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Making Homework Meaningful and Purposeful in Languages classroom

I believe that homework is crucial for successful delivery of languages curriculum and should be treated as such. It is not an optional but an imperative extra to successful language acquisition. If it is used effectively it can support and aid learning of a new language, develop students’ language skills and cultural awareness.

Meaningful and well-thought through homework also helps to reinforce what’s being taught in the classroom and gives students a good chance to practise what they have learnt at school as the time in the lesson is limited and often not enough for students to explore and practise. 

Students often question the purpose of homework, so making it clear why this homework is set (i.e. to improve fluency in the TL) or why in this way (i.e. to improve listening/writing/reading skills or Grammar knowledge) is also very important if we want our students to complete their homework to high standard. The discussion about how we learn and how to organise learning to aid retrieval; using spacing to avoid forgetting is in my opinion also very important to have with our learners.

With subject such as foreign language which on average is timetabled maybe for two lessons a week at KS3 and 5 lessons per fortnight at KS4 in most of the U.K. comprehensive schools, it is also essential that students regularly re-visit new language and structures again at home as this will reinforce their knowledge.

Because the research on homework is rather mixed, we should think  carefully about the types of tasks that we assign and what is their purpose and whether they have a positive impact on students’ learning and progress.

There have been times in our teaching careers when many of us have been guilty of  setting  homework just for the sake of it, following the school’s or departmental homework policy with tasks ranging from word searches, designing posters to asking students to write paragraphs on specific topics that we have taught in the lesson only to find out that the work submitted to us didn’t really enhance students learning or that it has been completed by Google Translate and not by our students!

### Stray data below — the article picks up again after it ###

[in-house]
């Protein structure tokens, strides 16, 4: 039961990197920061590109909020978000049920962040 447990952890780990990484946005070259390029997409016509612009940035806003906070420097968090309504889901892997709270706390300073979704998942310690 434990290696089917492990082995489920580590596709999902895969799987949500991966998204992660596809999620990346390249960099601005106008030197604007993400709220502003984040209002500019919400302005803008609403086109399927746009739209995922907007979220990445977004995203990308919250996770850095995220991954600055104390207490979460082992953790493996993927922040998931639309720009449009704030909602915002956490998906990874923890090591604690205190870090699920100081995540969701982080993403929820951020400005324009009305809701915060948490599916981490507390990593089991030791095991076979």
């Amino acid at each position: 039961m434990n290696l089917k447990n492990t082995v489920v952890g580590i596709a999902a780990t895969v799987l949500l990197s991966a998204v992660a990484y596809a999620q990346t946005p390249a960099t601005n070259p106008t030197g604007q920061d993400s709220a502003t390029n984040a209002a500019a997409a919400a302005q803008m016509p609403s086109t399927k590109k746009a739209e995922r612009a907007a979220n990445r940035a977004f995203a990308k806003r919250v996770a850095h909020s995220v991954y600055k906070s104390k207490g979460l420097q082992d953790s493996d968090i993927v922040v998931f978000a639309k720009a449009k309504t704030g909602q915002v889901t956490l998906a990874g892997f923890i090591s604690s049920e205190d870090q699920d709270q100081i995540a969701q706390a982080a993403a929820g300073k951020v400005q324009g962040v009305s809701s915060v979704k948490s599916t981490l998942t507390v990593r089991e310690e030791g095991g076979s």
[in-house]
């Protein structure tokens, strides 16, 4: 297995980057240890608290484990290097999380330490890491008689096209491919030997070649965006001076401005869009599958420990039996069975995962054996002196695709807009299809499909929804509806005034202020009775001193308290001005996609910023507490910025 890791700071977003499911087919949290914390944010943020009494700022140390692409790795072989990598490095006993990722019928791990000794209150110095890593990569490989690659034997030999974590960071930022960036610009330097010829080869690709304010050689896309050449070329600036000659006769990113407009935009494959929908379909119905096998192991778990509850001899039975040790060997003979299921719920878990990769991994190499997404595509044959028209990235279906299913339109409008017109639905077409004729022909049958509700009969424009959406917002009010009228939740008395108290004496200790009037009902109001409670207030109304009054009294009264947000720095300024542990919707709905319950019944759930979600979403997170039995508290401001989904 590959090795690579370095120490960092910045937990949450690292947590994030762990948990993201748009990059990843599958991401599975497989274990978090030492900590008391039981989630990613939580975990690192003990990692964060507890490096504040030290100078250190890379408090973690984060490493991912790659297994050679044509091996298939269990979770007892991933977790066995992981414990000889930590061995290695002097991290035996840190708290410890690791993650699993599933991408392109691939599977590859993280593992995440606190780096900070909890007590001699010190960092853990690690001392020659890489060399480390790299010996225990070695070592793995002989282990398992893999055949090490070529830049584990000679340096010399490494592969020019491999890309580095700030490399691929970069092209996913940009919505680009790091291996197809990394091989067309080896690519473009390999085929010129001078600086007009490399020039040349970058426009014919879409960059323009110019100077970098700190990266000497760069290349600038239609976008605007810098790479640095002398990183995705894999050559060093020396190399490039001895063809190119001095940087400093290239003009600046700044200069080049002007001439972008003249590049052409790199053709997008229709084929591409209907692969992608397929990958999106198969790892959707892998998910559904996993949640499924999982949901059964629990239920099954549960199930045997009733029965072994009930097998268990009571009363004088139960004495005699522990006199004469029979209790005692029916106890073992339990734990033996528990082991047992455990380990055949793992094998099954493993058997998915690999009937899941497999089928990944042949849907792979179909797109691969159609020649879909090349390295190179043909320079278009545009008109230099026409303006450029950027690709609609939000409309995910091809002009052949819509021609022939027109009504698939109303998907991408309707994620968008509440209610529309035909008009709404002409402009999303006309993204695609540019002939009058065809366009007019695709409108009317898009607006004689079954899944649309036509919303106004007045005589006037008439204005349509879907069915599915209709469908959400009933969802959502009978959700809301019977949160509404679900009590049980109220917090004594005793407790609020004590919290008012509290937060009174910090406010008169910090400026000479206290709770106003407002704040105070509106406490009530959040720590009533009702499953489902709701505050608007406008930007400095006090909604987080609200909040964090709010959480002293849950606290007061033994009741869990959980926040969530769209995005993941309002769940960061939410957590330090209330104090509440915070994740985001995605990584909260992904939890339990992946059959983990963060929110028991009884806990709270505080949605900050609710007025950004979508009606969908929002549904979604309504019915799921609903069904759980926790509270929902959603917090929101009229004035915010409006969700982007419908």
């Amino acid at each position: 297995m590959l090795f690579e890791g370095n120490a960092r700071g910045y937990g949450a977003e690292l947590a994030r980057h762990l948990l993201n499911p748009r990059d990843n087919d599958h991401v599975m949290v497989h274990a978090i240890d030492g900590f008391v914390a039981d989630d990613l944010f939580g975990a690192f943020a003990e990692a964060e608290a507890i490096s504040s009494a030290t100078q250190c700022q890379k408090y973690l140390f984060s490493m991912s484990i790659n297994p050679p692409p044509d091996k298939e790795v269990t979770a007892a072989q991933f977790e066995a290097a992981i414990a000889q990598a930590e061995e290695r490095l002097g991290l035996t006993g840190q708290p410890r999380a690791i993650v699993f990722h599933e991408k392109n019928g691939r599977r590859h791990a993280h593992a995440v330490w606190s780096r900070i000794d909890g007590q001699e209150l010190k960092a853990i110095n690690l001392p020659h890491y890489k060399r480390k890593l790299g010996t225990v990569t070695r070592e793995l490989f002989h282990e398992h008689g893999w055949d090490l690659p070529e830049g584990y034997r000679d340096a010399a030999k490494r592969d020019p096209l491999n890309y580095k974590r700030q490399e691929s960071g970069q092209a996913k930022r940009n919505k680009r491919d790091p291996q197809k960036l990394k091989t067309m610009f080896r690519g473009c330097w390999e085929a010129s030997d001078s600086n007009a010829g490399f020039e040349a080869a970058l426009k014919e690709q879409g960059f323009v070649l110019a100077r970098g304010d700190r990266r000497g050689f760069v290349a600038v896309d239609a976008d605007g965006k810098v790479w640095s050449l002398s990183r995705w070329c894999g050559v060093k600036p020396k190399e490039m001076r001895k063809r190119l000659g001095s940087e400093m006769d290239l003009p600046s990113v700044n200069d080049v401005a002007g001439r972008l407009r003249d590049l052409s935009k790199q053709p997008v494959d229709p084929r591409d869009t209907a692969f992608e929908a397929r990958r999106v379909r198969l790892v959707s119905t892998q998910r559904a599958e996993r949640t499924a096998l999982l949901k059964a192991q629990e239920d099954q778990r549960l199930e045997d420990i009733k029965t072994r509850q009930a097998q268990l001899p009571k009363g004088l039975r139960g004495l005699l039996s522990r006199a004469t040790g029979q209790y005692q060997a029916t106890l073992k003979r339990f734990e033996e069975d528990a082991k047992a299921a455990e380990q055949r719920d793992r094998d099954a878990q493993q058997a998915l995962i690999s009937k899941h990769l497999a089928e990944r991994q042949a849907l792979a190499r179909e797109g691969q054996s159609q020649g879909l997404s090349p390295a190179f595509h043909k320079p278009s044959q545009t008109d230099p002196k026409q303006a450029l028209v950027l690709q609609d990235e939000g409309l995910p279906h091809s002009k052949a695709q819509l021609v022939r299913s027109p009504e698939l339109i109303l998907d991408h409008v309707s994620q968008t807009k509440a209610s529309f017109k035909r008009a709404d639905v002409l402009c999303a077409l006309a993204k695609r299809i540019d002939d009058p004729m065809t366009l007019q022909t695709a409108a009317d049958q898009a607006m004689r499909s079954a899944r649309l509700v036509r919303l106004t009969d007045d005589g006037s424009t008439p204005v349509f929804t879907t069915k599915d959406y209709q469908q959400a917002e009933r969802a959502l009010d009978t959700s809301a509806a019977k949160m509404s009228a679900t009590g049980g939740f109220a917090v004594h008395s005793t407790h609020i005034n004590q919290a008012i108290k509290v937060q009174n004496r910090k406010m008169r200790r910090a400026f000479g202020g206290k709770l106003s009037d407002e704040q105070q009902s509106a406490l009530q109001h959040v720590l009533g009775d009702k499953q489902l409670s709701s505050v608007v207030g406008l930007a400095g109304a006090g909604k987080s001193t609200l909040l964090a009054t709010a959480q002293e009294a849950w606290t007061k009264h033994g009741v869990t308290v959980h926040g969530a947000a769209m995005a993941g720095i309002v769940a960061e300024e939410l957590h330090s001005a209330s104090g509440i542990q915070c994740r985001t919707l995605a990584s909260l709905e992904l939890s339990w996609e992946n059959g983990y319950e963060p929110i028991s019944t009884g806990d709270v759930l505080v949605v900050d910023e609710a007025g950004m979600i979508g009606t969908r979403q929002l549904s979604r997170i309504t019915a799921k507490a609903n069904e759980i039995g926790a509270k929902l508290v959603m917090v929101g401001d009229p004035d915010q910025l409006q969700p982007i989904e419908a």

Over the past few months during the ‘Lockdown’, I had the time to critically look at how we set homework in our department and update our homework policy and on reflection I have decided to change how we set homework! These are the changes we have decided to make.

We set two types of homework:

Learning Homework

This type of homework supports learning of new vocabulary and structures based on our sentence builders. Students can complete this type of homework in two ways.

1. Students can either use Quizlet cards that I have created for them – they practise first choosing any games and activities they wish, once they feel they have learnt their key vocabulary they need to take a test. Acceptable % benchmark is set by the teacher (i.e. they need to get 80%), when this benchmark is reached students take a screen shot of their result and upload it to Show My Homework (SMHW) as evidence.  

This ensures that students complete their homework to a desirable standard and if they don’t the teacher will notice immediately, it also enables them to improve (i.e. having to practise more in order to achieve the acceptable standard), they will also instantly notice where their weaknesses are for example in spelling.

 Example of Quizlet cards

Another tool you could use for homework is Carousel Learning, where you can set up your questions and classes and create quizzes to assigned to your students as homework. This platform is new to us and we are still exploring it. For a useful and easy to follow tutorial on how to set up your carousel learning classes, upload questions and assign quizzes watch a tutorial created by @basnettj here.